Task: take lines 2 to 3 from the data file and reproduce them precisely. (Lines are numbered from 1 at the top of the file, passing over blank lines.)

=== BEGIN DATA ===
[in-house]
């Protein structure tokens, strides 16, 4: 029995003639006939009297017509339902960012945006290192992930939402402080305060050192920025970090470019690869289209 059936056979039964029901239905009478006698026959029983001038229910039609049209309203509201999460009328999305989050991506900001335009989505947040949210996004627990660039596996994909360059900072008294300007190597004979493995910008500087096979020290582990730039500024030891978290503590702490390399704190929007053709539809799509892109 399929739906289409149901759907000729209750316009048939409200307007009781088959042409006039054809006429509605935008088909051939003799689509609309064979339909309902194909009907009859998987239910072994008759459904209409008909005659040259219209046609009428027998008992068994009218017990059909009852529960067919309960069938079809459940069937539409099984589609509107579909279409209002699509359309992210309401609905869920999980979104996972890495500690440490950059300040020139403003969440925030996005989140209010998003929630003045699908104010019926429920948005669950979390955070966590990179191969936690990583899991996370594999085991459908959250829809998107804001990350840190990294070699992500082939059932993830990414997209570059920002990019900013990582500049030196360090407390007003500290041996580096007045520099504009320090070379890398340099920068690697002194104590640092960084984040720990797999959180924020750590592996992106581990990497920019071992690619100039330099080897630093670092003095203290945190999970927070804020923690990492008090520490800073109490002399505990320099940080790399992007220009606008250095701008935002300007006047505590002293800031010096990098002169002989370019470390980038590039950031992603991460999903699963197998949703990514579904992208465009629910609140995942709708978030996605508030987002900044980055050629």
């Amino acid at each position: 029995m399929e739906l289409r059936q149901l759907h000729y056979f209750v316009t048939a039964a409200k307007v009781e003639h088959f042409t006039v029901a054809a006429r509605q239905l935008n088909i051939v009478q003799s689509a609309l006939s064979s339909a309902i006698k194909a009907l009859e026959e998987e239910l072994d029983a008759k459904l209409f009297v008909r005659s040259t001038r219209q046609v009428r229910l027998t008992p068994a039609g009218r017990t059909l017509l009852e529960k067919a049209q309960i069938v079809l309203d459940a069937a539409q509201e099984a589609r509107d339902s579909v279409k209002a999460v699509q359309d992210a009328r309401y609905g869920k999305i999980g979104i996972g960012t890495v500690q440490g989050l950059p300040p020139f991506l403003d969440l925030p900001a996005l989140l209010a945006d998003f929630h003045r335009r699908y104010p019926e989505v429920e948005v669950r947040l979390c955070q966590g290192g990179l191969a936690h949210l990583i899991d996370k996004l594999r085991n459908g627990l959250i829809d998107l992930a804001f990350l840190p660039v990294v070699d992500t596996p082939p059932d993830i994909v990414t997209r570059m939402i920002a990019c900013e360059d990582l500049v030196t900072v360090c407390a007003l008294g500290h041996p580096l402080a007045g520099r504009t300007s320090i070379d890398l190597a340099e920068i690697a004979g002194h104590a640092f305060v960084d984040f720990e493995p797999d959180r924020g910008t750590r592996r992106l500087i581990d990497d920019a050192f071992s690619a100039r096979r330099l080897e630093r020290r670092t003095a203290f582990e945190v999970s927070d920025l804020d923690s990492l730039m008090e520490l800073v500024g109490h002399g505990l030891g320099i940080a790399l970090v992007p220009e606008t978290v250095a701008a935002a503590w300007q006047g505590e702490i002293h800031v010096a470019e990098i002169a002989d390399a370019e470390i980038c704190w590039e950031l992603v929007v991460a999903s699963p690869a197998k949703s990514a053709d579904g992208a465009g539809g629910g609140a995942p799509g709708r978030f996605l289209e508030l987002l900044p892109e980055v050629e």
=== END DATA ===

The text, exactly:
């Protein structure tokens, strides 16, 4: 029995003639006939009297017509339902960012945006290192992930939402402080305060050192920025970090470019690869289209 059936056979039964029901239905009478006698026959029983001038229910039609049209309203509201999460009328999305989050991506900001335009989505947040949210996004627990660039596996994909360059900072008294300007190597004979493995910008500087096979020290582990730039500024030891978290503590702490390399704190929007053709539809799509892109 399929739906289409149901759907000729209750316009048939409200307007009781088959042409006039054809006429509605935008088909051939003799689509609309064979339909309902194909009907009859998987239910072994008759459904209409008909005659040259219209046609009428027998008992068994009218017990059909009852529960067919309960069938079809459940069937539409099984589609509107579909279409209002699509359309992210309401609905869920999980979104996972890495500690440490950059300040020139403003969440925030996005989140209010998003929630003045699908104010019926429920948005669950979390955070966590990179191969936690990583899991996370594999085991459908959250829809998107804001990350840190990294070699992500082939059932993830990414997209570059920002990019900013990582500049030196360090407390007003500290041996580096007045520099504009320090070379890398340099920068690697002194104590640092960084984040720990797999959180924020750590592996992106581990990497920019071992690619100039330099080897630093670092003095203290945190999970927070804020923690990492008090520490800073109490002399505990320099940080790399992007220009606008250095701008935002300007006047505590002293800031010096990098002169002989370019470390980038590039950031992603991460999903699963197998949703990514579904992208465009629910609140995942709708978030996605508030987002900044980055050629």
């Amino acid at each position: 029995m399929e739906l289409r059936q149901l759907h000729y056979f209750v316009t048939a039964a409200k307007v009781e003639h088959f042409t006039v029901a054809a006429r509605q239905l935008n088909i051939v009478q003799s689509a609309l006939s064979s339909a309902i006698k194909a009907l009859e026959e998987e239910l072994d029983a008759k459904l209409f009297v008909r005659s040259t001038r219209q046609v009428r229910l027998t008992p068994a039609g009218r017990t059909l017509l009852e529960k067919a049209q309960i069938v079809l309203d459940a069937a539409q509201e099984a589609r509107d339902s579909v279409k209002a999460v699509q359309d992210a009328r309401y609905g869920k999305i999980g979104i996972g960012t890495v500690q440490g989050l950059p300040p020139f991506l403003d969440l925030p900001a996005l989140l209010a945006d998003f929630h003045r335009r699908y104010p019926e989505v429920e948005v669950r947040l979390c955070q966590g290192g990179l191969a936690h949210l990583i899991d996370k996004l594999r085991n459908g627990l959250i829809d998107l992930a804001f990350l840190p660039v990294v070699d992500t596996p082939p059932d993830i994909v990414t997209r570059m939402i920002a990019c900013e360059d990582l500049v030196t900072v360090c407390a007003l008294g500290h041996p580096l402080a007045g520099r504009t300007s320090i070379d890398l190597a340099e920068i690697a004979g002194h104590a640092f305060v960084d984040f720990e493995p797999d959180r924020g910008t750590r592996r992106l500087i581990d990497d920019a050192f071992s690619a100039r096979r330099l080897e630093r020290r670092t003095a203290f582990e945190v999970s927070d920025l804020d923690s990492l730039m008090e520490l800073v500024g109490h002399g505990l030891g320099i940080a790399l970090v992007p220009e606008t978290v250095a701008a935002a503590w300007q006047g505590e702490i002293h800031v010096a470019e990098i002169a002989d390399a370019e470390i980038c704190w590039e950031l992603v929007v991460a999903s699963p690869a197998k949703s990514a053709d579904g992208a465009g539809g629910g609140a995942p799509g709708r978030f996605l289209e508030l987002l900044p892109e980055v050629e």